Petroleum has been produced in small quantities on the UK mainland for centuries. The first commercial find of petroleum was in 1918 in Nottinghamshire. Wytch Farm in Dorset, the first major onshore oil field in the UK was discovered in 1973 and is now the largest onshore oil field in Western Europe. The first significant discovery of offshore gas, in the West Sole Field, was made in 1965. Development of the North Sea fields began in the mid-1960s. By the beginning of 2000, there were 109 oil fields, 87 gas fields and 16 condensate fields in production offshore.
By the start of 2000, a total of some 2,445 million tonnes of oil and 1410 billion cubic metres (bcm) of gas had been produced from UK fields. Despite the maturity of the United Kingdom and its Continental Shelf as a petroleum province, there was still potential for further activity in both mature and frontier areas. The Government was keen to maximise the economic level of exploration and development so that additional oil and gas reserves could be proved and developed to replace those that were being depleted. The 'Brown Book', the Department of Trade and Industry's annual report on the development of oil and gas resources, provides estimates of the discovered recoverable reserves, potential additional reserves and undiscovered recoverable reserves for both oil and gas.
Legislative framework for Licences: The Petroleum Act 1998, which consolidated a number of provisions previously contained in five separate pieces of primary legislation (including the Petroleum (Production) Act 1934), vests ownership of oil and gas within Great Britain and its territorial sea in the Crown and gives the Government rights to grant licences to explore for, and exploit, these resources, and those on the UK Continental Shelf (UKCS). The designated area of the UKCS has been refined over the years by a series of designations under the Continental Shelf Act 1964, following the conclusion of boundary agreements with neighbouring states, the most recent being the agreement reached with the Faroe Islands in May 1999.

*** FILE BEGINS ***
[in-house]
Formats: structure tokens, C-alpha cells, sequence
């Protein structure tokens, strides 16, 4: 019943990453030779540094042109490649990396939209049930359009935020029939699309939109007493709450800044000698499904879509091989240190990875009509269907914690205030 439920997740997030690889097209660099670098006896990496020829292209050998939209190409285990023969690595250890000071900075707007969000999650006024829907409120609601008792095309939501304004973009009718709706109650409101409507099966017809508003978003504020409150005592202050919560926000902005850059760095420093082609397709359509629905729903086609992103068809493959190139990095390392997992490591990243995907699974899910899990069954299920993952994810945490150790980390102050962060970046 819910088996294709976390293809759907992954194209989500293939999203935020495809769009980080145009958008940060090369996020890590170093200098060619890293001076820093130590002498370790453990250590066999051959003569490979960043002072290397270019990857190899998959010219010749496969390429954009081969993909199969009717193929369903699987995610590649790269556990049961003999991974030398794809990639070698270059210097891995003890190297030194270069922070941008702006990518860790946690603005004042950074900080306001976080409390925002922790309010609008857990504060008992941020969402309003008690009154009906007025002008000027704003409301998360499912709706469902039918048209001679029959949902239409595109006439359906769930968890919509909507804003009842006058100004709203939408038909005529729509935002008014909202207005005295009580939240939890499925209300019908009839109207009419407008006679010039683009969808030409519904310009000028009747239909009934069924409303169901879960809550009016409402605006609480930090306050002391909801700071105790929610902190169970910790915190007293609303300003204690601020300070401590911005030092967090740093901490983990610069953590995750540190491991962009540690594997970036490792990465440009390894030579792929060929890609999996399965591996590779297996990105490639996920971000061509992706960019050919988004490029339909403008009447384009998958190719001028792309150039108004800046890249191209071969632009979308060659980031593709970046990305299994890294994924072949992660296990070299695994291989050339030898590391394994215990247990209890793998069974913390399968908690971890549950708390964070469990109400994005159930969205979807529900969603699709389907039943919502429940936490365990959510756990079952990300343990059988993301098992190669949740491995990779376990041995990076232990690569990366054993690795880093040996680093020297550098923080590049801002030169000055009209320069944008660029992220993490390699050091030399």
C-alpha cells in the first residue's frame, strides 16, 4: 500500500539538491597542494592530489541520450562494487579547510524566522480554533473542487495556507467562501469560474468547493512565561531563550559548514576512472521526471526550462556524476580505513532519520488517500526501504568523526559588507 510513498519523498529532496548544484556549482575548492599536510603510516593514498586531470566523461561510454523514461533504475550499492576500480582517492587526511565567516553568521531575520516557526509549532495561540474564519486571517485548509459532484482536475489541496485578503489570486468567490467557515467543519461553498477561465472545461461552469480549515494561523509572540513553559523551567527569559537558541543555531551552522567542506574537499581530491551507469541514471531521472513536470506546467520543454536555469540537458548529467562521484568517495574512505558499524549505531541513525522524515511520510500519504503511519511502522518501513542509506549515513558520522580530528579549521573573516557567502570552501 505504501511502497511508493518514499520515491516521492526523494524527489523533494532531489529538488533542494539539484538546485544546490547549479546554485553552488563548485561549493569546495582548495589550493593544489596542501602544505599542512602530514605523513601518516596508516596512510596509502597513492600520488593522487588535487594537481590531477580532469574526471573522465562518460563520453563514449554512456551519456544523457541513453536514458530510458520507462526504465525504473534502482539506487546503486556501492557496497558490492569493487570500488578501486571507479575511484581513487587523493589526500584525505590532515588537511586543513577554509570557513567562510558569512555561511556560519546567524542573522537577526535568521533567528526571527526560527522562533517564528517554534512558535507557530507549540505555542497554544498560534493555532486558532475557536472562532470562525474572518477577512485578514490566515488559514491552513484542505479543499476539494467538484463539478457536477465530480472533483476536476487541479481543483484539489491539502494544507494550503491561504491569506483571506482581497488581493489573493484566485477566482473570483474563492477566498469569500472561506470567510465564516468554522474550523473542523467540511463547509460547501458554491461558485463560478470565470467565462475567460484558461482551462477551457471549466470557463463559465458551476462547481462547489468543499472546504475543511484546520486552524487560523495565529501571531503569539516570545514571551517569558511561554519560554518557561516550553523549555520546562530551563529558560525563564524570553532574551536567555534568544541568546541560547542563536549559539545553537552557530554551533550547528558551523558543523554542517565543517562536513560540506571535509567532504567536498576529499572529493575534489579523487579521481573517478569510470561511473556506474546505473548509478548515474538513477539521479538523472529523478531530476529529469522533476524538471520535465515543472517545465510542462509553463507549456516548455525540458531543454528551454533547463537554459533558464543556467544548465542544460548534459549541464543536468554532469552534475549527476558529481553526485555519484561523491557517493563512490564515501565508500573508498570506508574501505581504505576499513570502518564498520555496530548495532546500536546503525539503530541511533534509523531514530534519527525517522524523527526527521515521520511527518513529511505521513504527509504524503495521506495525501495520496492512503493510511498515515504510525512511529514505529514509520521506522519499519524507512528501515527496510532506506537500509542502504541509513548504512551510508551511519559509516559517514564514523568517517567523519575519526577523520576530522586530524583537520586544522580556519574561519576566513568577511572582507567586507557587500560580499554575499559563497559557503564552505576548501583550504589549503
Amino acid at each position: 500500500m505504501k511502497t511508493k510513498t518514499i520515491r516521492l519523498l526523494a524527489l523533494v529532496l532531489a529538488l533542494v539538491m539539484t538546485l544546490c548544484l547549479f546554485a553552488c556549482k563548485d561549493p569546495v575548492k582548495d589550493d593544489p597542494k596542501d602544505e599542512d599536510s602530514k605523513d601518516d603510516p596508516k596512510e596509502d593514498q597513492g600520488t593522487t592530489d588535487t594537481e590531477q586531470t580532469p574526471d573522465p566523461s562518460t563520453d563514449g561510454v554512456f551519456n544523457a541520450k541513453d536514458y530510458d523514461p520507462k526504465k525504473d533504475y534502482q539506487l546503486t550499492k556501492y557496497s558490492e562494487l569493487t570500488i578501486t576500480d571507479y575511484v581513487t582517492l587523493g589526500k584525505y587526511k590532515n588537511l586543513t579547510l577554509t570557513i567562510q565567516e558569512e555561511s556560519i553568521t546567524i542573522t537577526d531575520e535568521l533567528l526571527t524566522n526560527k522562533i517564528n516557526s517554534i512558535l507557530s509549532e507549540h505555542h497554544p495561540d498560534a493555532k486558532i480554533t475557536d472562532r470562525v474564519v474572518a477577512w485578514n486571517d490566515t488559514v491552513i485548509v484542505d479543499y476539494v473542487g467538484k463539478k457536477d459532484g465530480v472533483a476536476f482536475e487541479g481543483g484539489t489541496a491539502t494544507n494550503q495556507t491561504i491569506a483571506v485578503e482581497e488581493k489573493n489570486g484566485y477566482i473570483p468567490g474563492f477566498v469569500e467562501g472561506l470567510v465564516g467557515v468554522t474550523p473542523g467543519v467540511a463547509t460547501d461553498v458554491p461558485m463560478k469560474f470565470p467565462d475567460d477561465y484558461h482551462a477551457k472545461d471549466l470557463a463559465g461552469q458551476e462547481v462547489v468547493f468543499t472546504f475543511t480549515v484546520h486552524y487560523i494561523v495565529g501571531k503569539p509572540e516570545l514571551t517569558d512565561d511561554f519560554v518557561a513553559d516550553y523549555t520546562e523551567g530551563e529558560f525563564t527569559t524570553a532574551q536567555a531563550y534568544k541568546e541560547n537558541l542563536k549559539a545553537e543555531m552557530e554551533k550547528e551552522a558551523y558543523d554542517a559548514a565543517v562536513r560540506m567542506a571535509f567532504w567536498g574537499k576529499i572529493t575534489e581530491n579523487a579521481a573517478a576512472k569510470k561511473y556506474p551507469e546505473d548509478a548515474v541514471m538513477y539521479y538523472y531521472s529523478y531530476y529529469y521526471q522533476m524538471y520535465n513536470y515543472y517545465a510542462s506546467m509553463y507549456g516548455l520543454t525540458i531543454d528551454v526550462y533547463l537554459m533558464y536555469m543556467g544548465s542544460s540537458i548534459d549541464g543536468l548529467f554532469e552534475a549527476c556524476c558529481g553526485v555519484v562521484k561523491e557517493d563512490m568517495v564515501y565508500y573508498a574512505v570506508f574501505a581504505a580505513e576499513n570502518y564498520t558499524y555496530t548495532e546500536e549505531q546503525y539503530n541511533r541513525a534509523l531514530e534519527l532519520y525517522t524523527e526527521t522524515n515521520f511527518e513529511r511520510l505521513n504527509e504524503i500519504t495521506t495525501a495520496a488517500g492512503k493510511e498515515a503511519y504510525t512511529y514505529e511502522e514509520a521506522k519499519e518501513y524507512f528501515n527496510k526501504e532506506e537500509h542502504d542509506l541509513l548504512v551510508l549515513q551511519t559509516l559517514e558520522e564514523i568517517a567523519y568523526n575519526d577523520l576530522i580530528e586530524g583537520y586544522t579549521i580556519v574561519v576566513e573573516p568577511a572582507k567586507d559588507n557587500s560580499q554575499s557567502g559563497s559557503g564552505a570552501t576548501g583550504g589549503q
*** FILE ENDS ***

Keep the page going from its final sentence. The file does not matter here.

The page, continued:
Regulations re-enacted under the 1998 Act set out how applications for licences may be made and specify the Model Clauses to be incorporated into the licences. The regulations currently in force are the Petroleum (Production) (Seaward Areas) Regulations 1988 as amended by the Petroleum (Production) (Seaward Areas) Amendment Regulations 1990, 1992, 1995 and 1996 for offshore licences; and the Petroleum (Production) (Landward Areas) Regulations 1995 for onshore licences.
All applications for production licences are assessed against the same criteria. Decisions about licence awards take account of the applicant's financial, technical and environmental capabilities as well as the geological rationale for the application, and the proposed work programme that will be carried out in the event of a licence being granted.
Licence Types: The terms of licences vary according to whether they cover Seaward or Landward areas. The terms, duration and relinquishment requirements, as set out in the licensing regulations, vary between Licensing Rounds and are dependent on the amount of exploration and development that has already taken place in the area of the acreage on offer. Whilst applications for Landward and Seaward Licences are assessed on the basis of the same criteria, the respective licensing rounds are held separately.